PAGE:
Callely questioned over alleged expenses fraud
FORMER FIANNA Fáil politician Ivor Callely was still being questioned by gardaí last night as part of a criminal investigation into allegations that he fraudulently claimed expenses for mobile phones on falsified receipts while a Dáil deputy and minister of state.
The 53-year-old was arrested close to his home on St Laurence’s Rd in Clontarf, north Dublin, at midday yesterday.
He was taken to Irishtown Garda station in the south inner city for questioning by members of the Garda Bureau of Fraud Investigation.
He was arrested on suspicion of alleged breaches of a section of the Theft and Fraud Offences Act, which prohibits the commission of fraud using “false instruments”.
If an offence of using false or fraudulent paperwork – known under law as a “false instrument” — were proven, it would carry a sanction on conviction of up to 10 years’ imprisonment.
After his arrest, Mr Callely was detained at Irishtown station under section 4 of the Criminal Justice Act, which allows for a suspect’s detention for up to 24 hours without charge.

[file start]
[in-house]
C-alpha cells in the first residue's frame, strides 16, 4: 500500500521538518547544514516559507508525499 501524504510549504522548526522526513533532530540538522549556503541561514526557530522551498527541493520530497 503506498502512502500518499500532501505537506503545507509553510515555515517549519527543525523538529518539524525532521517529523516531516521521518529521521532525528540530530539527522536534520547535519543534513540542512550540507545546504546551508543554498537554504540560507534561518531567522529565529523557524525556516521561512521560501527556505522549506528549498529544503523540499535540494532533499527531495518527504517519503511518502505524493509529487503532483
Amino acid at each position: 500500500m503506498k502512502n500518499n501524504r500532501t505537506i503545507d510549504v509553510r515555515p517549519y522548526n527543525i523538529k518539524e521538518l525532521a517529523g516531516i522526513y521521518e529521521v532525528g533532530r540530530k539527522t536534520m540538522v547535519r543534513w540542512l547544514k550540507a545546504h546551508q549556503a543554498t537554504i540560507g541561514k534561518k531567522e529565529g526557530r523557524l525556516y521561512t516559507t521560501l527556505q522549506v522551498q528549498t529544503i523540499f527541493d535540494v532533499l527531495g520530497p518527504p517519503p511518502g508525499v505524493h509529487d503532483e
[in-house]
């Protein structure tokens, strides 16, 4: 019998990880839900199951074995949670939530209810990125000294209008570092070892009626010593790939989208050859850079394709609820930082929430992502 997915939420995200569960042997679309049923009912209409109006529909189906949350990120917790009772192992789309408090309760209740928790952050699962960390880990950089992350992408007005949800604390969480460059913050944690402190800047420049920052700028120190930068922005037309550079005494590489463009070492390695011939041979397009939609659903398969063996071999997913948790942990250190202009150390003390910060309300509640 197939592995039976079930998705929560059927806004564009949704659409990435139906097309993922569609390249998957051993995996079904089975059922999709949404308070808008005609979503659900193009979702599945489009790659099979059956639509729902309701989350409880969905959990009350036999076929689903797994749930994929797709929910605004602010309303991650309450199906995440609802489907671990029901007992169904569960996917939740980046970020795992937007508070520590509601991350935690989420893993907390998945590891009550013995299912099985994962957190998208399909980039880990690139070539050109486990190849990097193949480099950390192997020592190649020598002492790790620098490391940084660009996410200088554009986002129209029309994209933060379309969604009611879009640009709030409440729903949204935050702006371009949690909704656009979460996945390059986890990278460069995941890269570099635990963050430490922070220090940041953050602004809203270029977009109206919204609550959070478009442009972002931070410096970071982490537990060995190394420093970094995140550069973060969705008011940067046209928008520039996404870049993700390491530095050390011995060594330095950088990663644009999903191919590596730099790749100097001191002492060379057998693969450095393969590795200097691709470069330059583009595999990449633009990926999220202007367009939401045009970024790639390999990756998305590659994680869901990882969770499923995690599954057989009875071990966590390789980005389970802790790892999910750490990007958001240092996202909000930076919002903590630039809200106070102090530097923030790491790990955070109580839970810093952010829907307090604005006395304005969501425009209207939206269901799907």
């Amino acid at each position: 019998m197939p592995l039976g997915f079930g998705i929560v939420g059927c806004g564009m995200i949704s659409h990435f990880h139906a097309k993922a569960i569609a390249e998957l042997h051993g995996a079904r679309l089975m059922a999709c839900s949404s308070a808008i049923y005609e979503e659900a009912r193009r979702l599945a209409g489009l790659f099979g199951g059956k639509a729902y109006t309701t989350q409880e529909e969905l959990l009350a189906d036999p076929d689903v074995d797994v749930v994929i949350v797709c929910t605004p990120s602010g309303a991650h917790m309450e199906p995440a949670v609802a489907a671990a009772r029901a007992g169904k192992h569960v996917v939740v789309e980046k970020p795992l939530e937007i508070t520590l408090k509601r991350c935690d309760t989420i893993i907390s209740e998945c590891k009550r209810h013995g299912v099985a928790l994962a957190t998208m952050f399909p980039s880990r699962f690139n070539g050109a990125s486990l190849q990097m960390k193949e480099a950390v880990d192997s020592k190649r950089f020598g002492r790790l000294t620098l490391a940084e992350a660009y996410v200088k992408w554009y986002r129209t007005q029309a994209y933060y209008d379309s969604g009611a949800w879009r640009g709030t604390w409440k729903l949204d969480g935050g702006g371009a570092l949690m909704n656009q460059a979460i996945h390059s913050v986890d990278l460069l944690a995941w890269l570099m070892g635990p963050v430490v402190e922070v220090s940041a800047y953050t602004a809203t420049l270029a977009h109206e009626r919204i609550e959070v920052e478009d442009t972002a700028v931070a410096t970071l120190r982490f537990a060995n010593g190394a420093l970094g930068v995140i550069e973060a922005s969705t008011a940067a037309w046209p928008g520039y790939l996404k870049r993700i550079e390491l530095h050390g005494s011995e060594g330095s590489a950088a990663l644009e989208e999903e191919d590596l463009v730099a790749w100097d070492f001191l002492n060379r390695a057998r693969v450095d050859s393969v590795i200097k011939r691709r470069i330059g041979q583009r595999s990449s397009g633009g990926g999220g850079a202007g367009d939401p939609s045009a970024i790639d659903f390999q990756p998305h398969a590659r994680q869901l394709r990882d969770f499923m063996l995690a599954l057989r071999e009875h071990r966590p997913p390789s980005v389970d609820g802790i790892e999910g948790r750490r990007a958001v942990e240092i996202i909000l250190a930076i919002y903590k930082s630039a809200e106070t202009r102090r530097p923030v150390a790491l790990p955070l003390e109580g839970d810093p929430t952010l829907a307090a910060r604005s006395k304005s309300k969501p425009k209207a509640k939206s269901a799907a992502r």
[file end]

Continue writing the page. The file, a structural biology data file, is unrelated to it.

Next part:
Mr Callely’s home was searched, as was his nearby office, formerly his constituency office when he was involved in politics.
The Irish Times understands that his arrest was part of a planned operation by gardaí but was not expected by Mr Callely.
In many Garda investigations into alleged white-collar crime, suspects often arrange to meet gardaí at a designated Garda station to be taken into detention for questioning. However, the desire on the part of the investigating detectives to search Mr Callely’s home and office meant the element of surprise was used.
The allegations Mr Callely was being questioned about centre on receipts he lodged with the Oireachtas over a number of years to support claims for mobile phones and telephone car kits over a number of years totalling some €3,000.
Some 18 months ago, a newspaper report following a Freedom of Information request revealed that a company on whose headed paper the receipts were lodged had ceased trading years before the dates on which Mr Callely claimed he availed of its services.
Mr Callely filed a series of invoices from Business Communications Ltd, which was based in Fairview, Dublin 3, to the Oireachtas to support a claim for €3,000 in mobile phone expenses between 2002 and 2006. Business Communications ceased trading in 1994.
The Garda investigation into the matter has been under way for over a year. It is trying to establish how invoices on the headed paper of a company that had ceased trading so long ago were used to generate expenses payments to Mr Callely.